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Growing Our Own with a WIRED Future Meeting the workforce needs of the growing, high-tech industries in Metro Denver. Presented to: Workforce Information Driving Regional Economies Conference, Phoenix AZ April 10, 2008. David Ford Planning and Policy Analyst

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Growing Our Own with a WIRED FutureMeeting the workforce needs of the growing,high-tech industries in Metro Denver

Presented to: Workforce Information Driving Regional Economies Conference, Phoenix AZ

April 10, 2008

David Ford

Planning and Policy Analyst

Denver Office of Economic Development

Greg McBoat

Research Economist

Development Research Partners

The National Workforce Challenge

The U.S. economy will be faced by a number of serious challenges in the near future

Hewitt & Associates:

  • An Aging Workforce

  • A Shrinking Workforce

  • A More Diverse Workforce

  • Globalization of the Workforce

    Aspen Institute Domestic Strategies Group:

  • Worker Gap

  • Skills Gap

  • Wage Gap

Wired a national initiative

Changing Demographics

Colorado has the 7th fastest growing aging population in U.S.

Aging population usually means lower workforce participation

Increase in immigrants

Educational Pipeline Issues

Ranked 25th in high school graduation rates

11th lowest in state computer science degree production per 1,000 occupations

Imported skilled workforce – The Colorado Paradox



WIRED – A National Initiative

Public high school graduation rates nchems information center
Public High School Graduation RatesNCHEMS Information Center


While the North Central states continue to graduate students at high levels, Colorado’s ranking rose only slightly. Colorado’s graduation rate of 73.2% in 2004 remains in the middle of the national rankings.

Fig. 129

State computer science degree production per 1 000 occupations nchems information center
State Computer Science Degree Productionper 1,000 Occupations NCHEMS Information Center

11th Lowest

Colorado holds a significant competitive advantage in the information technology sector, yet the state ranks 40th in the production of workers in this key industry. Competitor Texas also struggles to produce these college graduates.

Fig. 151

The National WIRED Competition

  • In November of 2005, the U.S. Department of Labor released a Solicitation for Grant Applications for regions to align the workforce system, economic development and education to support the regional economy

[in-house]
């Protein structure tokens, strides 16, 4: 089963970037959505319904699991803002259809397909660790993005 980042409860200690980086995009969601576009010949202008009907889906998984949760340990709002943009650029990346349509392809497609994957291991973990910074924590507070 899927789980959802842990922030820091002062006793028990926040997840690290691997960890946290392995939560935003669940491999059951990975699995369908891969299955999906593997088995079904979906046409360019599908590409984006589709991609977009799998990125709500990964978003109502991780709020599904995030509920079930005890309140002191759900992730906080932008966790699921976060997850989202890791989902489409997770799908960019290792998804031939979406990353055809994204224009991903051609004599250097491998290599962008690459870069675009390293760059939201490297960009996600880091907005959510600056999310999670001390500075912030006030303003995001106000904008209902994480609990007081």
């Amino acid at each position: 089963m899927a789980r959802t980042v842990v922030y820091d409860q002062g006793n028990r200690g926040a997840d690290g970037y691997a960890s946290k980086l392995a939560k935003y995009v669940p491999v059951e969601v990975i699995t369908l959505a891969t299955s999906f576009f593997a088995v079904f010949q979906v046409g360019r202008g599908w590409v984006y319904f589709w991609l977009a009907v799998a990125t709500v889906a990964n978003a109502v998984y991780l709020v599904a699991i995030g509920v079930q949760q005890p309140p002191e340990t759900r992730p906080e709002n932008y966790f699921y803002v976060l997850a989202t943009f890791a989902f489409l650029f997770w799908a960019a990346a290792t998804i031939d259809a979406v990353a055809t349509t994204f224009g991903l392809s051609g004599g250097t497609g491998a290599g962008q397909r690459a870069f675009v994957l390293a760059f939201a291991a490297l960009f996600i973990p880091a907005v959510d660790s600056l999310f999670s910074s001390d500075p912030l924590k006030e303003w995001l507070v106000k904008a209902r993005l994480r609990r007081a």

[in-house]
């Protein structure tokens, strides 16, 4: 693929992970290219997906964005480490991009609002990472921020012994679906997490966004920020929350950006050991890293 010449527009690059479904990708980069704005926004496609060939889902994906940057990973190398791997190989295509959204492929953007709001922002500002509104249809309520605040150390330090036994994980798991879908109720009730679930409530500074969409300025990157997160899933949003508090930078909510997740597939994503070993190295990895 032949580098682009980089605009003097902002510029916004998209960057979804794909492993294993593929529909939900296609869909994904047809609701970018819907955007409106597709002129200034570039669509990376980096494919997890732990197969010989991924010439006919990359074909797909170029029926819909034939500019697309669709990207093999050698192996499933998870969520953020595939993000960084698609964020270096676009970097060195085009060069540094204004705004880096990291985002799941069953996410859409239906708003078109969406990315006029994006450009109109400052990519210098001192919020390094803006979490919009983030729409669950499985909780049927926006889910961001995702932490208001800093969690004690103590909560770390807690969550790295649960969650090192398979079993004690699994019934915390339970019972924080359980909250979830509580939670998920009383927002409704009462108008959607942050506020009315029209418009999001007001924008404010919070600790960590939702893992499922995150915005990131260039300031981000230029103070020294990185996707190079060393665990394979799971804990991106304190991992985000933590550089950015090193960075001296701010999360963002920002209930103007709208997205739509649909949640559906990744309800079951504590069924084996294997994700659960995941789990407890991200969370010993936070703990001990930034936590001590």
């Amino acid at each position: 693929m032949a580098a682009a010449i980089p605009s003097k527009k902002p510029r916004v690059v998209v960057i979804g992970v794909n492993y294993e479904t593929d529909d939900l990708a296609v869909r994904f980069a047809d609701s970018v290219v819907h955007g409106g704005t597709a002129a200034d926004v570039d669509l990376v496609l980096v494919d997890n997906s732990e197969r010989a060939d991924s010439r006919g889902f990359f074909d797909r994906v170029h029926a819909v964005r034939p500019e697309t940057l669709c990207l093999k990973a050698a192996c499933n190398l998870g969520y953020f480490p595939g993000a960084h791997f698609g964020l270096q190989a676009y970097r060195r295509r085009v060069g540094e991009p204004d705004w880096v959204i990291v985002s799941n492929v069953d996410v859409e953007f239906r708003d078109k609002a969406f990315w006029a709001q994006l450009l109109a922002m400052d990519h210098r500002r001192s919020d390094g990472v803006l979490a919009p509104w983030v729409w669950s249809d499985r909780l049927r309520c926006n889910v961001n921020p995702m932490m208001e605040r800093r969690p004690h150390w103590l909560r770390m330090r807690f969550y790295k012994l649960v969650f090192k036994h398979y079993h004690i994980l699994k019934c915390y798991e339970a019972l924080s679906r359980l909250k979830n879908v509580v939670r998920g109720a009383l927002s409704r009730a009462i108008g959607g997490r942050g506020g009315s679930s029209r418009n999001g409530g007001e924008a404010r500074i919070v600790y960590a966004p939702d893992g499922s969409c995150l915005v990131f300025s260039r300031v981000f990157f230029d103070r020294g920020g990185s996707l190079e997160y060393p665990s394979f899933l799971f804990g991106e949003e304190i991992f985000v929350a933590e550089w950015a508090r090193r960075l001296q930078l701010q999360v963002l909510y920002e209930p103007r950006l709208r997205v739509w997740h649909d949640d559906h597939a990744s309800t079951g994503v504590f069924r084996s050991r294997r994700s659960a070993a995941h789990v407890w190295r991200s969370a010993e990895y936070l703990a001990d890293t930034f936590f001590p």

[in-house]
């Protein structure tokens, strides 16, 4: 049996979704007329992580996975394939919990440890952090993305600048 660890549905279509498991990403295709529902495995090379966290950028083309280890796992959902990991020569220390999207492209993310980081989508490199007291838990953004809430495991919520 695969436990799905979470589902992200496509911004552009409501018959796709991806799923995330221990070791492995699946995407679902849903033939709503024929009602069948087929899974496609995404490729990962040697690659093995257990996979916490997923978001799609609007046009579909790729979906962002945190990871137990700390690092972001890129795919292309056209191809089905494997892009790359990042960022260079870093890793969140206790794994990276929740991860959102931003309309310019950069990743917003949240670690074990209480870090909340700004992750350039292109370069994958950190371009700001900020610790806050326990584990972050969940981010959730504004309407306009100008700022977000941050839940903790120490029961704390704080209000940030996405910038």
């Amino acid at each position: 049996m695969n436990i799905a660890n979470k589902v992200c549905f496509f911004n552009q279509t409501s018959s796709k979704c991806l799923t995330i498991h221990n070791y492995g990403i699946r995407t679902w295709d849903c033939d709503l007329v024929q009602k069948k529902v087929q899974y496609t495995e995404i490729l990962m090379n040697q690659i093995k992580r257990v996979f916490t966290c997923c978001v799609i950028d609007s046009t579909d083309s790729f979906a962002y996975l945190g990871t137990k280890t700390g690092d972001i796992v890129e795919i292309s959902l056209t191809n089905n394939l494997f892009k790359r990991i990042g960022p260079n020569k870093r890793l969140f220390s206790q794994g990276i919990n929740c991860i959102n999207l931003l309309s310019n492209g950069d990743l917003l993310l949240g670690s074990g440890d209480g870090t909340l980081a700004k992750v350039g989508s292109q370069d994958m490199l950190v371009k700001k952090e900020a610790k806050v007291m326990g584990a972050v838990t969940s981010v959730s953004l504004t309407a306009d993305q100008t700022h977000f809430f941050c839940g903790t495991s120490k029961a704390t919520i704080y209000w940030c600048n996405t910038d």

• WIRED Premise: Talent Drives Prosperity – Regional economies must deliver the high-skilled workforce that businesses need to grow

  • Much of the thinking behind the solicitation came from the writings of the Council on Competitiveness (

  • In early 2006, Metro Denver was awarded $15 million over a three-year period as one of these 13 “first generation” WIRED grants

  • Since that time, 26 additional regions have been awardedWIRED grants of $5 million each

U.S. Department of Labor

WIRED Awarded Grants

1st Generation

2nd Generation

3rd Generation

WIRED Metro DenverNine-County Region

Metro denver s wired grant
Metro Denver’s WIRED Grant

  • Our application proposed to address the Colorado Paradox

  • We built on research found in Towards a More Competitive Colorado, conducted by Metro Denver Economic Development Corporation (Metro Denver EDC) around high-growth industry clusters (aerospace, energy, bioscience, information technology)

  • We included a partnership with the newly created Regional Workforce Investment Board. The workforce system is an integral part of this equation because:

    • Our competitiveness as a region depends on our present and future workforce

    • 84% of those who were in Colorado’s labor force in 2005 will be in labor force in 2010

    • 61% of those in Colorado’s labor force in 2005 will still be in labor force in 2020

  • Colorado Department of Labor & Employment is the grant recipient; Denver’s Office of Economic Development is the local fiscal agent;and Metro Denver EDC is in charge of programs

Metro Denver WIRED Goals

  • GOAL #1: Home-grown skilled workforce for WIRED industries

  • GOAL #2: Best region in the country for STEM education

  • GOAL #3: Entrepreneurial climate for business creation and expansion

  • GOAL #4: Post-secondary certificate or an Associate Degree as minimum standard

  • GOAL #5: Regional system that integrates workforce, education, and economic development programs

U.S. Dept. of Labor ETA


Denver OED

Industry Panels

Supply Panels

Primary Project Convener and Program Oversight

Metro Denver Economic Development Corporation (EDC)

Aerospace Industry Panel(Convener: Vicky Lea)

K-12 Education Panel(Convener: Colorado Children’s Campaign)

Bioscience Industry Panel(Convener: Jerry McCarthy)

Higher Education Panel(Convener: University of Colorado, Graduate School of Public Affairs)

WIRED Leadership Council

Guiding principles/criteria:

R = RegionalS = Sustainable

T = Transformational

I = Industry Targeted, Innovative

Energy Industry Panel(Convener: Mary Jeffreys)

Local Workforce Boards Panel(Convener: Workforce Board of Metro Denver [Metro Board])

IT/Software Industry Panel(Convener: Laura Hahn)

Small Business Development Centers Panel(Convener: Colorado Small Business Development Center Network)